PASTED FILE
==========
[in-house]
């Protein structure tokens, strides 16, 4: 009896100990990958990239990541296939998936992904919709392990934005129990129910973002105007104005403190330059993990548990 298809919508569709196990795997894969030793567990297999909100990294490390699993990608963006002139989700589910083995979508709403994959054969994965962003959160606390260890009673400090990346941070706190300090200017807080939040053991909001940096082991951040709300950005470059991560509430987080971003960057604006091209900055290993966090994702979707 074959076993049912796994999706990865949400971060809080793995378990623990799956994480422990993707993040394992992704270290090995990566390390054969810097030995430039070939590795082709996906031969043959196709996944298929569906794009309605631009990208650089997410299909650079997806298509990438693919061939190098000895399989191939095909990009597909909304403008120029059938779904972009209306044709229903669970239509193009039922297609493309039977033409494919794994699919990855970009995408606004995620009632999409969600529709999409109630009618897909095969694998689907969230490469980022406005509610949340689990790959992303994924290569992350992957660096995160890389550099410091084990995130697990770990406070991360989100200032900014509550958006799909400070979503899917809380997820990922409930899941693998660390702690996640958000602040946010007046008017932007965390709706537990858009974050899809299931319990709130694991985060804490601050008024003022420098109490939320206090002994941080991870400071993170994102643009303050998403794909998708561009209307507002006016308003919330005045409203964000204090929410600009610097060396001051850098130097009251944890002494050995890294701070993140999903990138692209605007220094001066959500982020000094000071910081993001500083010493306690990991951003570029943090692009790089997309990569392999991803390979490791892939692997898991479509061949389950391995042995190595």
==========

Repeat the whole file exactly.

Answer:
[in-house]
């Protein structure tokens, strides 16, 4: 009896100990990958990239990541296939998936992904919709392990934005129990129910973002105007104005403190330059993990548990 298809919508569709196990795997894969030793567990297999909100990294490390699993990608963006002139989700589910083995979508709403994959054969994965962003959160606390260890009673400090990346941070706190300090200017807080939040053991909001940096082991951040709300950005470059991560509430987080971003960057604006091209900055290993966090994702979707 074959076993049912796994999706990865949400971060809080793995378990623990799956994480422990993707993040394992992704270290090995990566390390054969810097030995430039070939590795082709996906031969043959196709996944298929569906794009309605631009990208650089997410299909650079997806298509990438693919061939190098000895399989191939095909990009597909909304403008120029059938779904972009209306044709229903669970239509193009039922297609493309039977033409494919794994699919990855970009995408606004995620009632999409969600529709999409109630009618897909095969694998689907969230490469980022406005509610949340689990790959992303994924290569992350992957660096995160890389550099410091084990995130697990770990406070991360989100200032900014509550958006799909400070979503899917809380997820990922409930899941693998660390702690996640958000602040946010007046008017932007965390709706537990858009974050899809299931319990709130694991985060804490601050008024003022420098109490939320206090002994941080991870400071993170994102643009303050998403794909998708561009209307507002006016308003919330005045409203964000204090929410600009610097060396001051850098130097009251944890002494050995890294701070993140999903990138692209605007220094001066959500982020000094000071910081993001500083010493306690990991951003570029943090692009790089997309990569392999991803390979490791892939692997898991479509061949389950391995042995190595």